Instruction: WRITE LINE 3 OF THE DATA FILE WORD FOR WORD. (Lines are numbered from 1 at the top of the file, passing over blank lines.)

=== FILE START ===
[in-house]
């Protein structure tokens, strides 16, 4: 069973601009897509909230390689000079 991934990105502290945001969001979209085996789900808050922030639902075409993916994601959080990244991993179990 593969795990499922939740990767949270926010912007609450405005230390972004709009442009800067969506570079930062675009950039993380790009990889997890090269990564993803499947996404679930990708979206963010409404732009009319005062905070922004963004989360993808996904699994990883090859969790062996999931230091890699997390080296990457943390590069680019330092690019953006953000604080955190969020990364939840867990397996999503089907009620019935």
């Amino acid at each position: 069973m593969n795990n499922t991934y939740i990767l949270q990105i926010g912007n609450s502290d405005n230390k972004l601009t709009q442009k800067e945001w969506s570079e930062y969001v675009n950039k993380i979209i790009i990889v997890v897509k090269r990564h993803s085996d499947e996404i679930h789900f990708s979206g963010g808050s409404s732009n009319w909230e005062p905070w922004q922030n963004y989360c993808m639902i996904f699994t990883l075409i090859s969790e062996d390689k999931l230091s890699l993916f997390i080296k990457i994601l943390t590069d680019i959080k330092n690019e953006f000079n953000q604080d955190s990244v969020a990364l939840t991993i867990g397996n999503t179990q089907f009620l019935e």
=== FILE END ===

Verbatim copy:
């Amino acid at each position: 069973m593969n795990n499922t991934y939740i990767l949270q990105i926010g912007n609450s502290d405005n230390k972004l601009t709009q442009k800067e945001w969506s570079e930062y969001v675009n950039k993380i979209i790009i990889v997890v897509k090269r990564h993803s085996d499947e996404i679930h789900f990708s979206g963010g808050s409404s732009n009319w909230e005062p905070w922004q922030n963004y989360c993808m639902i996904f699994t990883l075409i090859s969790e062996d390689k999931l230091s890699l993916f997390i080296k990457i994601l943390t590069d680019i959080k330092n690019e953006f000079n953000q604080d955190s990244v969020a990364l939840t991993i867990g397996n999503t179990q089907f009620l019935e």